Hurricane Michael is heading toward the Gulf Coast with an almost certain impact on the trucking and transport sector. While there has been more than 300,000 b/d of oil output shut in already from platform shut-ins as a caution, the track looks like it will miss the production areas of the Gulf. It also is probably trending too far east to have much impact on refineries, with the Chevron Pascagoula refinery in Mississippi most at risk. Where the biggest danger could happen to the trucking business would be a significant loss of power, leaving gas stations without the ability to pump fuel. It also could knock out the Colonial Pipeline, the main artery that takes gasoline and diesel from the Gulf Coast through the southeast and up through the mid-Atlantic to the New York area. The storm will need to blow through before the full extent of that disruption can be measured.
Did you know?
The ambiguous outcome of the UPS contract vote revealed a shocking number: less than half of the eligible voters actually cast a vote for a contract that would determine their pay levels and other benefits for the next five years.
“Don’t spend one dollar in precious capital until you’ve explored every operating alternative.”
--Attributed to Hunter Harrison in a new biography of the legendary railroad executive and father of precision railroading.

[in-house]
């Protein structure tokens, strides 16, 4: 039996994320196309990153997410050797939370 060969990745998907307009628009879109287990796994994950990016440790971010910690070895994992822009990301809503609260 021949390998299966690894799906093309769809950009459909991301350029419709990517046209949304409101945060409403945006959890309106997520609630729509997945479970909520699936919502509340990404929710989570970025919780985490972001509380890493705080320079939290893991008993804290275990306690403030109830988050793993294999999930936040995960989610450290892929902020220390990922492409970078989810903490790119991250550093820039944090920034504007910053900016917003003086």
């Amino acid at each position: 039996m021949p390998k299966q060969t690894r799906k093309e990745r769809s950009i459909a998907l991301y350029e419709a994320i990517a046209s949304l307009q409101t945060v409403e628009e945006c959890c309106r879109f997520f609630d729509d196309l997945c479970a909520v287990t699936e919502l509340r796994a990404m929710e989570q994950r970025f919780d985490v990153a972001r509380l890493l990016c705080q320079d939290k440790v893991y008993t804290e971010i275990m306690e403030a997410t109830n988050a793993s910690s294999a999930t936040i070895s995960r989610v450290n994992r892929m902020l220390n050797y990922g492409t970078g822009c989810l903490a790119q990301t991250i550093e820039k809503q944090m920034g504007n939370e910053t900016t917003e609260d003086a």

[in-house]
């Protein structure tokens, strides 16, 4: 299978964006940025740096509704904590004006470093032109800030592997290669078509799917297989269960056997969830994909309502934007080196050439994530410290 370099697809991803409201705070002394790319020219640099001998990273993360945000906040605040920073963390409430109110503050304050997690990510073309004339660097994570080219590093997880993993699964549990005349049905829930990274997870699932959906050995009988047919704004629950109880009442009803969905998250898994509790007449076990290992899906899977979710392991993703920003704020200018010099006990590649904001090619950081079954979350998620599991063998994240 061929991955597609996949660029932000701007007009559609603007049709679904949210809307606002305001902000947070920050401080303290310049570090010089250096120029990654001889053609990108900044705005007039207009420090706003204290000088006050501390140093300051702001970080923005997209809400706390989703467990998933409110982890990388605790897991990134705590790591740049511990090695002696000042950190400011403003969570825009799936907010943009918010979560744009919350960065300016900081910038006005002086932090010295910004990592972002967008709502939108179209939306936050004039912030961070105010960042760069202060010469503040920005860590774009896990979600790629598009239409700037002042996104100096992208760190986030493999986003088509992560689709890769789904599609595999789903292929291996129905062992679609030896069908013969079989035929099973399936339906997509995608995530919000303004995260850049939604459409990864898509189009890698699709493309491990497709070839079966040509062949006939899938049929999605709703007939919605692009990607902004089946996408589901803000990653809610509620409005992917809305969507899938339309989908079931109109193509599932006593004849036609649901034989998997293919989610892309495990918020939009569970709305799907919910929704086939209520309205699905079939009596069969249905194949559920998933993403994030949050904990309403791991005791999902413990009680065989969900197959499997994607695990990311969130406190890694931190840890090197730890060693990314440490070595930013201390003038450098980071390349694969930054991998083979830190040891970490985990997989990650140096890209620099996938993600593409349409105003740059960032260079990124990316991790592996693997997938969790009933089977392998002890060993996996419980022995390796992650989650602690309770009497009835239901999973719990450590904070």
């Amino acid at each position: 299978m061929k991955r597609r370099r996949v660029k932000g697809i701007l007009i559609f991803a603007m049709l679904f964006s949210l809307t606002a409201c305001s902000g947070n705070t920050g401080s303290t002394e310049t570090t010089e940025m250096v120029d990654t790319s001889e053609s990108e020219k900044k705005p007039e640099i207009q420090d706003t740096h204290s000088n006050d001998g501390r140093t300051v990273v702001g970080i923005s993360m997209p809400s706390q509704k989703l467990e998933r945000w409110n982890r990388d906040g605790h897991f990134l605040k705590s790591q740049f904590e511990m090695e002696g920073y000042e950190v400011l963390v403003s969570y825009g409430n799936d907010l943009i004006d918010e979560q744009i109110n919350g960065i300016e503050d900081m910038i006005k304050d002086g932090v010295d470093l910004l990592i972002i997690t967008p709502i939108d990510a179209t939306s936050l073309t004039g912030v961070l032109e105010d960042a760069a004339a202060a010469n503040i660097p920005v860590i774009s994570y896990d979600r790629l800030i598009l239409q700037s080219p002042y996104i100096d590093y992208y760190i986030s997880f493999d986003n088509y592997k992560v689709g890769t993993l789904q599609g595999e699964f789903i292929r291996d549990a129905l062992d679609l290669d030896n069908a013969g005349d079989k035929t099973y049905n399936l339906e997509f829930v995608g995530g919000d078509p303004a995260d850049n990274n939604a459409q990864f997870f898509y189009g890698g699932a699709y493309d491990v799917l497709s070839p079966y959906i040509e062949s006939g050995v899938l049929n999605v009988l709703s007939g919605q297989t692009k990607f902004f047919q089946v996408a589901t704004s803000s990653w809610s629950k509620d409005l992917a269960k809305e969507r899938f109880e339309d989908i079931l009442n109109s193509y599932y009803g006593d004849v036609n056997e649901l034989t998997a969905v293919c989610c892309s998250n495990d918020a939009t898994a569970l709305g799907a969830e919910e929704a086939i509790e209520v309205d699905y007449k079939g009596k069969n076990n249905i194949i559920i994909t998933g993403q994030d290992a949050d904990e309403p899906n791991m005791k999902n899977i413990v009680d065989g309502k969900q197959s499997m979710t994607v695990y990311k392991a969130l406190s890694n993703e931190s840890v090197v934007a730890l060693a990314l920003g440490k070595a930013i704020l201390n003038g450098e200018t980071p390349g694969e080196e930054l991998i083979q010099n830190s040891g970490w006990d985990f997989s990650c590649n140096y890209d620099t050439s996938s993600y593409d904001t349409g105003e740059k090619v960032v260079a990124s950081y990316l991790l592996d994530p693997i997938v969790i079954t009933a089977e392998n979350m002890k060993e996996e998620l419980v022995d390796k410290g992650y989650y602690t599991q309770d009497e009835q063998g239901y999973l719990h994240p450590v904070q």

In other news:
European investigative piece paints an ugly picture
Maersk invests in a load board/brokerage disruptive startup
The investment arm of the shipping company puts in more than $20 million (WSJ)
Clarity developing in the market for IMO2020 fuels
Asian-based shipping company sees recent announcements as revealing (Platts)
UK truck sector concerned by recent report
Roadrunner in danger of losing NYSE listing
Tomorrow is the final day in which people can comment on proposed changes to the Hours of Service rule. The request for comments came from the Federal Motor Carrier Safety Administration, and the responses run well into the thousands. In this era of Facebook-Twitter “comments” that appear to have gotten about a half-second’s worth of thought before getting published, it’s clear that the commenters on the possible HOS changes have given what they wrote a lot of thought. It’s hard to imagine FMCSA, after reading all of these comments, won’t do something. Just what isn’t clear. The more radical proposals that FMCSA is seeking comments on are from an OOIDA proposal that could effectively push the 14-hour day to a 17-hour day. Will it go that far? We don’t know, but can FMCSA possibly take in all these comments and just choose to stand pat?
Hammer down everyone!